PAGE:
• Functional Description of WAN Device Support
  • PPP Authentication
  • NT4 RAS Servers and Active Directory Domains
  • Deploying Smart Cards for Remote Access
  • Installing and Configuring Modems
  • Configuring a Remote Access Server
  • Configuring a Demand-Dial Router
  • Configuring an Internet Gateway Using NAT
  • Chapter 21. Recovering from System Failures
  • New Features in Windows Server 2003
  • Functional Description Ntbackup
  • Backup and Restore Operations
  • Recovering from Blue Screen Stops
  • Using Emergency Management Services (EMS)
  • Using Safe Mode
  • Restoring Functionality with the Last Known Good Configuration
  • Recovery Console
  • Moving Forward
  • Who Should Read This Book
  • Who This Book Is Not For
  • Conventions
  • Acknowledgments
  • About the Author
  • About the Technical Reviewers
  • Index
  • Index A
  • Index B
  • Index C
  • Index D
  • Index E
  • Index F
  • Index G
  • Index H
  • Index I
  • Index J
  • Index K
  • Index L
  • Index M
  • Index N
  • Index O
  • Index P
  • Index Q
  • Index R
  • Index S
  • Index SYMBOL
  • Index T
  • Index U
  • Index V
  • Index W
  • Index X
  • Index Z
  • Preface
  • Previous Section Next Section

    Using the Secondary Logon Service and RunAs

    The examples throughout this chapter show local administrators going about their daily work while logged on using their Administrative accounts. This is generally not a good practice. Quite a few bad things can happen when logged on with full admin permissions. Viruses can get activated and make sweeping changes. Innocent mistakes can cause serious damage. Leaving your workstation open gives access to nefarious users. The list goes on and on.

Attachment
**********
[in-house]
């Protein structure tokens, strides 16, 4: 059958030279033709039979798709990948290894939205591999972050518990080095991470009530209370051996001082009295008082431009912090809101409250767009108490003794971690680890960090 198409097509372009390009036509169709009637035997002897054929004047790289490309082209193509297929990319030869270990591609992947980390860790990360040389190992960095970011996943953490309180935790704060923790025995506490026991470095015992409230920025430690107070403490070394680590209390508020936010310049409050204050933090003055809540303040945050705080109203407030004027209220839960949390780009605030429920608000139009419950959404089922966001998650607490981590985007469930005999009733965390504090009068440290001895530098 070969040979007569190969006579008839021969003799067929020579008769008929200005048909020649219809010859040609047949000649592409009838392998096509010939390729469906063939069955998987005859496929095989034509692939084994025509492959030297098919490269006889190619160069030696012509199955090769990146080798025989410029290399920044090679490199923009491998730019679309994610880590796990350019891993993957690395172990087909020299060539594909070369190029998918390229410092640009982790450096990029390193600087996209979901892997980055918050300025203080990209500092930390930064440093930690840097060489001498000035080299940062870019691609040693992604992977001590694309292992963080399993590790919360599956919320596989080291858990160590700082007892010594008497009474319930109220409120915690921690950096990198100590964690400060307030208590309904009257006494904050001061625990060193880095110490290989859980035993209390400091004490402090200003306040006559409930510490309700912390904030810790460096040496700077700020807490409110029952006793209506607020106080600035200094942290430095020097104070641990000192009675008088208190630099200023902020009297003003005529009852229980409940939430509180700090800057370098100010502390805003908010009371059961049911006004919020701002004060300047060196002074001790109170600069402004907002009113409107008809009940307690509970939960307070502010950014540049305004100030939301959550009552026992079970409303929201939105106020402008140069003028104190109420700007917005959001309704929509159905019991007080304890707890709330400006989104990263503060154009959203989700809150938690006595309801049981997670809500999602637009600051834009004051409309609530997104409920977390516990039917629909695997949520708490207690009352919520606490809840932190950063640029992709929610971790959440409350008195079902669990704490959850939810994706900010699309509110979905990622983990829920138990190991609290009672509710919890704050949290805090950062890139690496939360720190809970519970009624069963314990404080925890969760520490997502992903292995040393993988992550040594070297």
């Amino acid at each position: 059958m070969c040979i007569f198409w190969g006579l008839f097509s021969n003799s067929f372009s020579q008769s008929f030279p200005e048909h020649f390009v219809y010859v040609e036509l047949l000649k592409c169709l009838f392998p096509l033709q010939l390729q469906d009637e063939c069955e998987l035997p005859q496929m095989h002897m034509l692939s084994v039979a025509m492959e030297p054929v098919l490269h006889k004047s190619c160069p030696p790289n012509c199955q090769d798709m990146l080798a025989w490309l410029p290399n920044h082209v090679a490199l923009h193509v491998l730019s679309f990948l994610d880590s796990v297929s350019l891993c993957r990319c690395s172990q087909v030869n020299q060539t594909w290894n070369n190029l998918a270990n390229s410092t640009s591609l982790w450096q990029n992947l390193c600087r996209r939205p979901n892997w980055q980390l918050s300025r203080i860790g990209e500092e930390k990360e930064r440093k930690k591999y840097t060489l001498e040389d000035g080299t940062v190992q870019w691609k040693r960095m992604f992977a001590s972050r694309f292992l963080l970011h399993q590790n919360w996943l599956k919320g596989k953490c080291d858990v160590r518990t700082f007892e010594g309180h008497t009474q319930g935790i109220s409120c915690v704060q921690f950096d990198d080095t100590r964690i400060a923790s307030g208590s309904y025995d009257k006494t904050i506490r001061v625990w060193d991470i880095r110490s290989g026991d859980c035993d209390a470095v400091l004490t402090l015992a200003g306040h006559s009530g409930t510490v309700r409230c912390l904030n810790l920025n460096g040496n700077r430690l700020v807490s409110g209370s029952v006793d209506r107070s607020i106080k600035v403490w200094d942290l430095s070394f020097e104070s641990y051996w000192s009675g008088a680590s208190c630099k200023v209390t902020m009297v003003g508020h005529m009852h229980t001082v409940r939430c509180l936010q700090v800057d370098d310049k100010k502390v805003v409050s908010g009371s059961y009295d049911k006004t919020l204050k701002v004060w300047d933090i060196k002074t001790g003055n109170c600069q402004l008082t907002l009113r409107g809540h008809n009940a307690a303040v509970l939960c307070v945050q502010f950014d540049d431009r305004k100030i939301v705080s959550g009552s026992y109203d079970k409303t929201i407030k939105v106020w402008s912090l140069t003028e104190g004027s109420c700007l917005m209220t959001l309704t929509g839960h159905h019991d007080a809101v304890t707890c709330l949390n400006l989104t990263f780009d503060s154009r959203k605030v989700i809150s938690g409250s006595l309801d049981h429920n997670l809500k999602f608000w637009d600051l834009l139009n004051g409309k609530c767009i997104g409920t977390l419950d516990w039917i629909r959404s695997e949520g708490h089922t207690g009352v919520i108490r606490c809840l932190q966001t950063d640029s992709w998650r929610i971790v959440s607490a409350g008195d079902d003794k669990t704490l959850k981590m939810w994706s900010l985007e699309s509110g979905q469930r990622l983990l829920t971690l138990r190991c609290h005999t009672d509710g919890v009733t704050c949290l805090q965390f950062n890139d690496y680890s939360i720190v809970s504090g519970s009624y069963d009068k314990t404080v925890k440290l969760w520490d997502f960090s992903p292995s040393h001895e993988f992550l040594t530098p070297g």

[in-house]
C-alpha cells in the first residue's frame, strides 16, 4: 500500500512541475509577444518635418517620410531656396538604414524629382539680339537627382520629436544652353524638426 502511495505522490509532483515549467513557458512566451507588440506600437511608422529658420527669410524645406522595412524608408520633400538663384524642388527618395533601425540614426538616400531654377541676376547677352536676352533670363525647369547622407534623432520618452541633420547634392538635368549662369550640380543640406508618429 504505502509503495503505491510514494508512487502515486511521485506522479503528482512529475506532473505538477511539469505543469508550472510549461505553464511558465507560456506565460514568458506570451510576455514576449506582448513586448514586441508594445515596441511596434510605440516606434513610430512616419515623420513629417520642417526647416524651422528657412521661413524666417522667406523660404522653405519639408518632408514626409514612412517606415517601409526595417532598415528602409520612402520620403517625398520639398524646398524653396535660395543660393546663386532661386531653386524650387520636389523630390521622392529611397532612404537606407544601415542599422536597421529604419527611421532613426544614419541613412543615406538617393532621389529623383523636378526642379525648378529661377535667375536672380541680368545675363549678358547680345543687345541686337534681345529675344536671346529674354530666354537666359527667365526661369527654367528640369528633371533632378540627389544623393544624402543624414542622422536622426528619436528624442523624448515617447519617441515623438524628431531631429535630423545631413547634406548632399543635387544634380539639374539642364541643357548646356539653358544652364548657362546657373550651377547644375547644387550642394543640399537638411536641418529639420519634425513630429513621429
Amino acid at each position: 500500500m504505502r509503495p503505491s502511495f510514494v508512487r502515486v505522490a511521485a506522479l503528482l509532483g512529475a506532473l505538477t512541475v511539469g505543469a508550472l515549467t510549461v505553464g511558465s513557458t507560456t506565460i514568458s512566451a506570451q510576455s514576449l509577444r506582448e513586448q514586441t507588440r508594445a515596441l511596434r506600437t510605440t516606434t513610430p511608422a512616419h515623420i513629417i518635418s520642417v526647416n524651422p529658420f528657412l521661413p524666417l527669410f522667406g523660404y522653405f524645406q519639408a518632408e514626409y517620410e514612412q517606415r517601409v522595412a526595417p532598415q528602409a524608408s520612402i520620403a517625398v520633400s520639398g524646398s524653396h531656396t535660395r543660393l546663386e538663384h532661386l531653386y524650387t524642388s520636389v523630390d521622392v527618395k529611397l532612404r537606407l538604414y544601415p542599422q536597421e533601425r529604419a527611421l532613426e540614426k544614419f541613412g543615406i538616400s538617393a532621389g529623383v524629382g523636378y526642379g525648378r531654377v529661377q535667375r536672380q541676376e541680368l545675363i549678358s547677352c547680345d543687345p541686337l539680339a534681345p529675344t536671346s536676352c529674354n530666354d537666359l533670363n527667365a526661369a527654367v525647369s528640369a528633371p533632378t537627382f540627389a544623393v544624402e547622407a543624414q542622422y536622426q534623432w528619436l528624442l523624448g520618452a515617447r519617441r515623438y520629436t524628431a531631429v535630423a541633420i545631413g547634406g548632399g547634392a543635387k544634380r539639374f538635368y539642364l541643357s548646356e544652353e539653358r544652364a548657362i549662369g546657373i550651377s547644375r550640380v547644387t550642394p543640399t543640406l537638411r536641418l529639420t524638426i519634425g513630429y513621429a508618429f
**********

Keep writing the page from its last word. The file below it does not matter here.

Windows Server 2003 comes with a Secondary Logon Service (SLS) that makes it possible to log on as a standard user and then launch applications with alternative credentials to perform administrative tasks. This is philosophically similar to the su (superuser) command in UNIX, but is implemented somewhat differently.

    The Secondary Logon Service is installed by default and starts at boot time. The service is hosted by Services.exe. The code is contained in Seclogon.dll.

    RunAs Syntax

    One of the easiest ways to use SLS is to open a command console window and launch an application using the RunAs command. Here is the syntax:

    runas /u:administrator@company.com executable_name
    runas /u:company\administrator executable_name

    You can open a console in another security context by entering cmd as the executable name. You are prompted for a password and a second console window opens with a title bar that shows the alternate name you used. Applications launched from this console retain the alternate security context. For example, you can launch AD Users and Computers by typing dsa.msc. The console opens with your admin credentials so you can perform privileged operations.

    If you prefer using the Explorer shell, you can specify alternate credentials by holding down the Shift key then right-clicking the icon for an executable or its shortcut. This adds a RUNAS option to the flyout menu. Selecting this option opens a RunAs window where you can enter the alternate credentials. Figure 13.14 shows an example.

    Figure 13.14. RunAs window when launching from the Explorer shell.


    RunAs and Profiles